In 1944, 13 years after her husband died, Mrs Nicholson decided to downsize. She dropped the word ‘Lothian’ — her husband’s first name — from her entry in the telephone directory, and instead used her own initials “F.L.”. On 14 February 1944, after 33 years in residence, she sold Skippers Hill and associated land to Noel Lawrence Harris for £4,00021, equivalent to £142,000 in 2017. She moved to a property down the road called Coopers22, a 17th century manor house with a large Sussex barn attached and 11.5 acres of land.

3.8. Mrs Nicholson’s will

Frances Nicholson, a member of the Sussex Archaeological Society from 1914, and late of Coopers, Five Ashes, Sussex, died at Stoneyhurst Nursing Home, Hindhead, Surrey, in September 1952, aged 94. Her will reveals some insights into her lifestyle, interests and possessions.

                Her will was valued for probate at £29,486, equivalent to £920,233 in 2017. She drew up her first will in September 1943 when she was living at Skippers Hill. After moving to Coopers, she added five codicils, revoking a few initial bequests. Her maid, Minnie Hoath, and her gardener, Alfred Berwick, who had gardened for her at Skippers Hill and at Coopers, were both given substantial bequests of £500 each, in gratitude for their “affectionate service” to her “in a difficult time”.

Her 1949 codicil contained 12 further legacies. In it, she gifted all her china, pottery, bronzes, two or three De Wint watercolours, some etchings, and a classical marble bust, to the National Art Collections Fund, and two of her Elijah Walton watercolours to the Alpine Club.

She also donated £500 to the University of Cambridge, to be used to fund the William Barclay Squire Prize given annually for the best essay in musical paleography. The Church of the Good Shepherd, Five Ashes, and the Church of St Denys’, Rotherfield, each received £100 and £50, respectively.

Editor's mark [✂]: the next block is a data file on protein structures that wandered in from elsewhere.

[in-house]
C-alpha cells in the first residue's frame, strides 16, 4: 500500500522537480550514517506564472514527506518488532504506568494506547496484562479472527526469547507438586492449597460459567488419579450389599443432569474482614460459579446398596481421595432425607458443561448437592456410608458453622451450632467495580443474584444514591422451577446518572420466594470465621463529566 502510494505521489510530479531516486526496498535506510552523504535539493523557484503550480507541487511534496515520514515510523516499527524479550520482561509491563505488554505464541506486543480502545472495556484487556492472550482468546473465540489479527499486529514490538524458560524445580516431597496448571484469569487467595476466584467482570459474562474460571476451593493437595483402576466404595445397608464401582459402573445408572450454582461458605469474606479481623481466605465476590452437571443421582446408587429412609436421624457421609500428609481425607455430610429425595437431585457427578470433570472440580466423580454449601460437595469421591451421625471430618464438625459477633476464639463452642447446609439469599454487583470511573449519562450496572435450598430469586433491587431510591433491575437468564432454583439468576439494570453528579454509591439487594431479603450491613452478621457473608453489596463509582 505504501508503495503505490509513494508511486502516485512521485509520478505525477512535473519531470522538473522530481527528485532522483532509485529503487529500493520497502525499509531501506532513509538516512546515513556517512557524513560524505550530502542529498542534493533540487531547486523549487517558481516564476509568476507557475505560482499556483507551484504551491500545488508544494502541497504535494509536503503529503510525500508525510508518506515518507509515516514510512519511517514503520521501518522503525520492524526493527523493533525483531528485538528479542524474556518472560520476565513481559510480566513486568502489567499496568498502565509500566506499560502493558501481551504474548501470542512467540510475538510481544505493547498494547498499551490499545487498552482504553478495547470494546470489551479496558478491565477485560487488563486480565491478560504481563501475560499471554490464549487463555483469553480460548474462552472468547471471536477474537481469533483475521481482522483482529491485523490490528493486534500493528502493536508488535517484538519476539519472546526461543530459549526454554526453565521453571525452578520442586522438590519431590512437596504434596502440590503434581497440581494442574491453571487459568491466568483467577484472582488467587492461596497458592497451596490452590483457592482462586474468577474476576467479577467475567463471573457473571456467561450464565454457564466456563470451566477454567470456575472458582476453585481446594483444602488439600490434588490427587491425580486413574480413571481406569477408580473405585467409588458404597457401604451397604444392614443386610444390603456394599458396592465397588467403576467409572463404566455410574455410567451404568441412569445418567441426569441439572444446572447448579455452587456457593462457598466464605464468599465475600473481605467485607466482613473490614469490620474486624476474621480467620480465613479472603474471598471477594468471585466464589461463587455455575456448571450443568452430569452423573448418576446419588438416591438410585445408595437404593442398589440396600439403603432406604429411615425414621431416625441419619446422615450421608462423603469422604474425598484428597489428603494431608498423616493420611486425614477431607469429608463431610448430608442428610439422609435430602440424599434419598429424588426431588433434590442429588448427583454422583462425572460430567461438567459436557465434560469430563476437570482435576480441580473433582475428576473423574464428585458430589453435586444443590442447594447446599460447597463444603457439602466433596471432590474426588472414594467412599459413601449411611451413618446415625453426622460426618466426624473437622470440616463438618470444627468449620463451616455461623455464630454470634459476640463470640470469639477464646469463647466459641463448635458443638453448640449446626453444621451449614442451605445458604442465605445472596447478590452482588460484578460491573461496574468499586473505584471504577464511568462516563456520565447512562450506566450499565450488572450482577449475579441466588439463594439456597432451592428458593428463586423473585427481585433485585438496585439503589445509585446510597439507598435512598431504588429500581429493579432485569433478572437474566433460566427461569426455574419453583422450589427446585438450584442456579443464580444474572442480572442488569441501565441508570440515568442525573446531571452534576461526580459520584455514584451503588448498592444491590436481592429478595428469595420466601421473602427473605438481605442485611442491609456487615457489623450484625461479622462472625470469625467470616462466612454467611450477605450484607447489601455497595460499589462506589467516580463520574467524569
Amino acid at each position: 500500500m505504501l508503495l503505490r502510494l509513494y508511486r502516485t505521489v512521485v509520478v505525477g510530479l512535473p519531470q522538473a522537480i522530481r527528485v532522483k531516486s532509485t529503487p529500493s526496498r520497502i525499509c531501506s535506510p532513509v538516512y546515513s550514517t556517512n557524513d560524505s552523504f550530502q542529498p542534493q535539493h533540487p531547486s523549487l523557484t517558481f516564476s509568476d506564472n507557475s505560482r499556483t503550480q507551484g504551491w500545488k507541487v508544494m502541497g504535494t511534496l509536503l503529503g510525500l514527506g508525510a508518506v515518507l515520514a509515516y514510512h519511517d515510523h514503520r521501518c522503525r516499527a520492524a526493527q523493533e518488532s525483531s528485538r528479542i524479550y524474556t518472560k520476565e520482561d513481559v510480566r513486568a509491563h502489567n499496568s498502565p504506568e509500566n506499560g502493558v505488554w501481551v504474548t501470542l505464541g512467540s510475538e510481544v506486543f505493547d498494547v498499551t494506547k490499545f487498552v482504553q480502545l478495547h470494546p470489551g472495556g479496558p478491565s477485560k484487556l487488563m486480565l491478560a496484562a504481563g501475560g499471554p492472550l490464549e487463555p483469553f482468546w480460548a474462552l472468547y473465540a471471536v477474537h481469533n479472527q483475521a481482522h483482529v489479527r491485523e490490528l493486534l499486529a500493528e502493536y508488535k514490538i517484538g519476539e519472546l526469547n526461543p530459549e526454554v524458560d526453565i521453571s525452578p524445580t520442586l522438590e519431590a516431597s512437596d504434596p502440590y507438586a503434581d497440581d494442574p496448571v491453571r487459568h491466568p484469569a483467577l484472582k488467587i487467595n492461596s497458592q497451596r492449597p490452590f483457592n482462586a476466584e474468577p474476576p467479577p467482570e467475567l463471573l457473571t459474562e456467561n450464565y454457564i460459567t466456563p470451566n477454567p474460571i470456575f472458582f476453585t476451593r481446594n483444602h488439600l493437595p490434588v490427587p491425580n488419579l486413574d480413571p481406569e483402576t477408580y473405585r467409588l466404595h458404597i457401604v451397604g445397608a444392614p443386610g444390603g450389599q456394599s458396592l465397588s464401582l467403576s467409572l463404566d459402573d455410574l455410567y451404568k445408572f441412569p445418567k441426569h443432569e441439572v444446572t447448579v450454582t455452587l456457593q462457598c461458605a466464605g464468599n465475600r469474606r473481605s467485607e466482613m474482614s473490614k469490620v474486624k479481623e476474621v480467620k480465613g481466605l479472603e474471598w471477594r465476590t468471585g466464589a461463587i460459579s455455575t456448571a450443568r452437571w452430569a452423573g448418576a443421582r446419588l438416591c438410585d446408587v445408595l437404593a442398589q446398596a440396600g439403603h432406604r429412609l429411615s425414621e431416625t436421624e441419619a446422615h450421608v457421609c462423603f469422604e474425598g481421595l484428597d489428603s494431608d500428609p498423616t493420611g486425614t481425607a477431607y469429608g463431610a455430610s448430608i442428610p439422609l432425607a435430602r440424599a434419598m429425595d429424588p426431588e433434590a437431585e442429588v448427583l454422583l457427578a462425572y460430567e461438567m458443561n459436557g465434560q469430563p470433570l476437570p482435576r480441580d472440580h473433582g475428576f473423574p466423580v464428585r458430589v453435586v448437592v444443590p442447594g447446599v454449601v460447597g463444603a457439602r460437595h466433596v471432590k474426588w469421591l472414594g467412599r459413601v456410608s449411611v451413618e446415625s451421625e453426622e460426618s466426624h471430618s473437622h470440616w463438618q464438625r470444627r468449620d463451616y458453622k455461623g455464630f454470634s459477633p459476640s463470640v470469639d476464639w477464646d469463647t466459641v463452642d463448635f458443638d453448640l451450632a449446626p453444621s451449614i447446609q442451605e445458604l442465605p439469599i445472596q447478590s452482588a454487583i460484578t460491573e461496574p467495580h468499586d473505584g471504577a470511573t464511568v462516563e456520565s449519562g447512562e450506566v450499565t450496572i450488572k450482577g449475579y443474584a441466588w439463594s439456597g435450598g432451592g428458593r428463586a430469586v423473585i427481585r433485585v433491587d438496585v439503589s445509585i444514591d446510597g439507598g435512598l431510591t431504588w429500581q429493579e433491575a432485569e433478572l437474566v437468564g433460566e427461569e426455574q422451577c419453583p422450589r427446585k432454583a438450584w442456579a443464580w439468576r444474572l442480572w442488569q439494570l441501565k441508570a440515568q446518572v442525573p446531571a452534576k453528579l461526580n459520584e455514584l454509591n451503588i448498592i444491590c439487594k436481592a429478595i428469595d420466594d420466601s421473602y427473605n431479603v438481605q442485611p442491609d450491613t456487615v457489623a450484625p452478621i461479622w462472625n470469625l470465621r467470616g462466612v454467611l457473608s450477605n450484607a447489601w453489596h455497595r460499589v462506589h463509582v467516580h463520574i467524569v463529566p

She bestowed her framed embroidery to the Guild of Broiderers, and her family portraits, oil paintings, clothes and furs to Mary Tucker of 17 Gloucester Road, Teddington. She remembered George P. [illegible] of Five Ashes, with a bequest of £500, in recognition of his friendship with her husband and herself. The residue of her estate went to her husband’s sister, Lilian Maud Nicholson.23

4. FOOTNOTES [Part 2]

  1. The Musical Times, Vol. 40, No. 671, 1 Jan 1899, New York and London.
  2. Wikipedia: (i) Edward Lloyd (tenor) and (ii) The Dream of Gerontius.
  3. The 1901 England Census.
  4. East Sussex Records Office, The Keep, Falmer, Brighton. Ref: DW/A/5/762. Billiard room.
  5. Ibid.
  6. This postcard originates from Brian Stevens’ collection of Sussex postcards. The tinted collotype was taken by photographer Arthur Henry Homewood, and belongs to the 3rd Main Issue (4C5), which puts the date of the card at a few months after July 1905, when Homewood began printing the reverse side of his postcards with a pair of red, parallel dividing lines, and labelling them “A.H. Homewood, Burgess Hill, Sussex”, with front-side captions printed in red ink. Source:
  7. Mabel Edith Hood (1866-1904), the eldest daughter, was considered one of the most notable women in the society of her day, because of her intelligence, ability and wit. She married Francis Denzil Edward Baring (1866-1938), the 5th Baron Ashburton, in 1889.
  8. The Right Honourable Francis Wheler Hood’s will.
  9. Source: David Webb Carter; author’s Ancestry contact, 2018.
  10. Edith Lydia Drummond (née Ward), Viscountess Hood, and Francis Wheler Hood, 4th Viscount Hood, aka “Lord and Lady Hood”, photographed by Camille Silvy, 14 Aug 1866. Source: The National Portrait Gallery, London.
  12. Viscountess Edith Lydia Drummond Hood’s will.
  13. Ibid.
  14. Kelly’s Directory, 1913.
  15. The 1911 England Census.
  16. William Nicholson (1824-1909), gin distiller and the son of John Nicholson, a co-founder of J&W Nicholson, was an amateur cricketer. He authorised loans to the MCC so that they could purchase the site for the Lord’s Cricket Ground, and was one of its trustees. Source: J&W Nicholson & Co, Wikipedia.
  17. Alpine Club Journal for 1927-1952, Vol. 43 (p. 381) and Vol. 44, p. 173: membership. The librarian at the AC, London, regarding qualifying climbs and the 2019 comment on the aborted climbs.
  18. Lothian Demain Nicholson’s will.
  19. East Sussex Records Office, The Keep, Falmer, Brighton. Ref: WAT 3/771/14. War damage.
  20. By May 1937, the words “S. & E. Hastings” were added below the scroll and helmeted head of a Norman knight on the reverse of the card. By 1939, the helmeted badge was discontinued. This dates the photograph to 1937-39.
  21. East Sussex Records Office, The Keep, Falmer, Brighton. Ref: WAT 3/760/16. School repairs. The selling price is inferred from the pre-war value of Skippers Hill recorded in a notebook dated 17 Mar 1947, containing a valuation report drawn up for the purposes of obtaining a loan from Lloyds Bank, Harold Bucknall’s bank in Heathfield.
  22. British Phone Books, 1880-1984 [1944], Southend-on-Sea/Colchester/Norwich area.
  23. Frances Laura Nicholson’s will.